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Complementary Solutions for Helping with Hot Flushes

Written by Helen Prentice

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Posted on March 27 2019

Most women will experience a hot flush at some point in their journey through the menopause. As your body begins to change, fluctuating oestrogen levels can play havoc with the hypothalamus – the tiny part of the brain that controls body temperature. This may result in the brain sending confused signals around the body, which can leave you sweaty and flushed. To compensate for the sudden rise in temperature, your body then signals for it to suddenly drop, which is why you can feel chilly after a flush. Hot flushes can also cause a range of other sensations, such as finger tingling, redness, dizziness, sweating, shaking and even heart palpitations.

No two journeys are the same – there are thought to be at least 34 symptoms that are menopause related, so when it comes to finding something that helps, there is no ‘one size fits all’. The good news is that there are many treatments out there to try. Here we look at some of the ‘alternative’ and ‘complementary’ therapies. It’s a popular route if, for example, HRT is not an option, or desired.


Homeopathy
Homeopathy is based on the idea that taking certain highly diluted substances (derived from plants and minerals) can kickstart the body into healing itself. Homeopathy is a holistic treatment and a homeopath will look at your lifestyle – including your emotional states, how you respond to stress, any physical problems – to help pinpoint the right homeopathic remedies, not just for the symptom, e.g. the hot flush, but for you as a whole. Common remedies to help with menopausal symptoms include:

  • Calcarea carbonica – for night sweats, weight gain, disrupted sleep, painful sex, tiredness and anxiety.
  • Pulsatilla – for oversensitivity, low moods and pessimism. Women who are said to benefit from this remedy tend to get particularly tired mid-afternoon.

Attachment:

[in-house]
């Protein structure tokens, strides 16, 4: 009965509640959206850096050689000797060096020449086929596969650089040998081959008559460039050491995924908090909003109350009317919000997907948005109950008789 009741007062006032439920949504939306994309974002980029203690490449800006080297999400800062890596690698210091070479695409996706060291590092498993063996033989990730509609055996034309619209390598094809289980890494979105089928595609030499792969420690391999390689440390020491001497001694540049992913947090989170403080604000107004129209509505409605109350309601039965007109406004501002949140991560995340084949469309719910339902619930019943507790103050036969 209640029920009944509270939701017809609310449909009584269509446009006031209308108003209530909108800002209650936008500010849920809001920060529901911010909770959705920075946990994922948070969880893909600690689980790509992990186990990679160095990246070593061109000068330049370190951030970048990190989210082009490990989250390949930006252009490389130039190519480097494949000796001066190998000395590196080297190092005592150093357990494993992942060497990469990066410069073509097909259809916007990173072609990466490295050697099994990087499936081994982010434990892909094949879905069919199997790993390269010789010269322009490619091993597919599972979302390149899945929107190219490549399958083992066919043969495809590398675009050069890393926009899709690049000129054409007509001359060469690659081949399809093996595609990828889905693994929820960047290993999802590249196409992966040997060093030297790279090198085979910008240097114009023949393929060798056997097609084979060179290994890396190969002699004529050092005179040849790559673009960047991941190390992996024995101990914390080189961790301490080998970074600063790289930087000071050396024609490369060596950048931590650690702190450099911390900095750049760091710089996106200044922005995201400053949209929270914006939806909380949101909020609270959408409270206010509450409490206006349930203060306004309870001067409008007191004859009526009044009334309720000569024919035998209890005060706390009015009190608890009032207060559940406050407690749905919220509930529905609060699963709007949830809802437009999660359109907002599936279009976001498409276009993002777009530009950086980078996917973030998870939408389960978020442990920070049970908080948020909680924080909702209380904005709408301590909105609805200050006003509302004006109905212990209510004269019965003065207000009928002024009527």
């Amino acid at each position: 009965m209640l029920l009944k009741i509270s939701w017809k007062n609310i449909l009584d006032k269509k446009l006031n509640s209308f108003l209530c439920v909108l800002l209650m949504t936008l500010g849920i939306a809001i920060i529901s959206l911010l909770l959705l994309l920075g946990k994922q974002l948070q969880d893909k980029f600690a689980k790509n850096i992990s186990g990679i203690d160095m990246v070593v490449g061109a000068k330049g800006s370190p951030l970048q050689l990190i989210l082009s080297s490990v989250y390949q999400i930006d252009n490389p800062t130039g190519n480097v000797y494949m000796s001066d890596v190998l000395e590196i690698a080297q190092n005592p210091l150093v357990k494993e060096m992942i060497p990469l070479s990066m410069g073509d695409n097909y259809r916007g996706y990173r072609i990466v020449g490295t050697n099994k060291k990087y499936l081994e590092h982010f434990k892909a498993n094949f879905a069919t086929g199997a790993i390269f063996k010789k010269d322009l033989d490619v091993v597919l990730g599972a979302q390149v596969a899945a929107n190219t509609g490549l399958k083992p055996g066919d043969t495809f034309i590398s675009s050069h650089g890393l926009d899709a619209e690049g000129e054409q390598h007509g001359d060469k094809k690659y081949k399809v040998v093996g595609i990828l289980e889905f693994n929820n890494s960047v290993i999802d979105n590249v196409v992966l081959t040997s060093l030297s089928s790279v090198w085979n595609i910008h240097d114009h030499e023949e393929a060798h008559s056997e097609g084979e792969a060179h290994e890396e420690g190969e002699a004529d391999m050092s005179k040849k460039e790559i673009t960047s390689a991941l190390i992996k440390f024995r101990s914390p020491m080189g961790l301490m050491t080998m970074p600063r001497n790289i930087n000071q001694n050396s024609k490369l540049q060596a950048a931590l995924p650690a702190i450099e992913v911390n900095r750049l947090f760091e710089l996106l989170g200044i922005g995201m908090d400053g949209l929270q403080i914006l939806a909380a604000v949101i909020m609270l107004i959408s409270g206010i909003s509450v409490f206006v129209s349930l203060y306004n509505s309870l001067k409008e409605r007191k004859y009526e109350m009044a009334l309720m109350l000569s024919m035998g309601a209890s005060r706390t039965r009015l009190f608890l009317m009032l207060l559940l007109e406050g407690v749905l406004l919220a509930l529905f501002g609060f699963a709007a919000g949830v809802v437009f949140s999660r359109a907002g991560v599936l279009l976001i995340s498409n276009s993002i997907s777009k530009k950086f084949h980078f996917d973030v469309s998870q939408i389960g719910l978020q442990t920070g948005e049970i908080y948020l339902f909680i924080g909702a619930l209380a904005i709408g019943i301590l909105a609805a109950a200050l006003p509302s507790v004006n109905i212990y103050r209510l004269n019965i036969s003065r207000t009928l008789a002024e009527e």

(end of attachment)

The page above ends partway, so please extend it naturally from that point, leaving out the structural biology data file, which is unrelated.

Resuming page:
• Sepia – for those who find it difficult to switch off.

For more information check out the Society of Homeopaths.


Acupuncture

This is the practice of inserting needles into specific points of the body to help relieve pain and promote healing. There is evidence that acupuncture can alleviate hot flushes and the feeling of anxiety during the menopause, but feedback about its benefits is mixed and there are calls for more rigorous trials to assess its effectiveness in helping to ease menopausal symptoms.

You can find more information at the British Acupuncture Council.


Aromatherapy

Plant essential oils have been used for centuries to help alleviate menopausal symptoms and there is increasing scientific evidence to show aromatherapy can help. A 2016 study showed that inhaling lavender essential oil twice a day over 12 weeks could reduce menopausal hot flushing. Research from 2015 suggests geranium oil may help alleviate depression and anxiety in menopausal women.

Find more information at The Aromatherapy Council.

Natural Menopause Remedies

Herbal Medicine

Herbal Medicine has been used for thousands of years to relieve menopausal symptoms and in our recent poll hosted in The Chilled Menopause Facebook group, sage leaf extract, black cohosh and red clover were all voted for as popular natural remedies, with sage leaf extract being voted for by over 40% of participants. You can now find many of these in supplement form: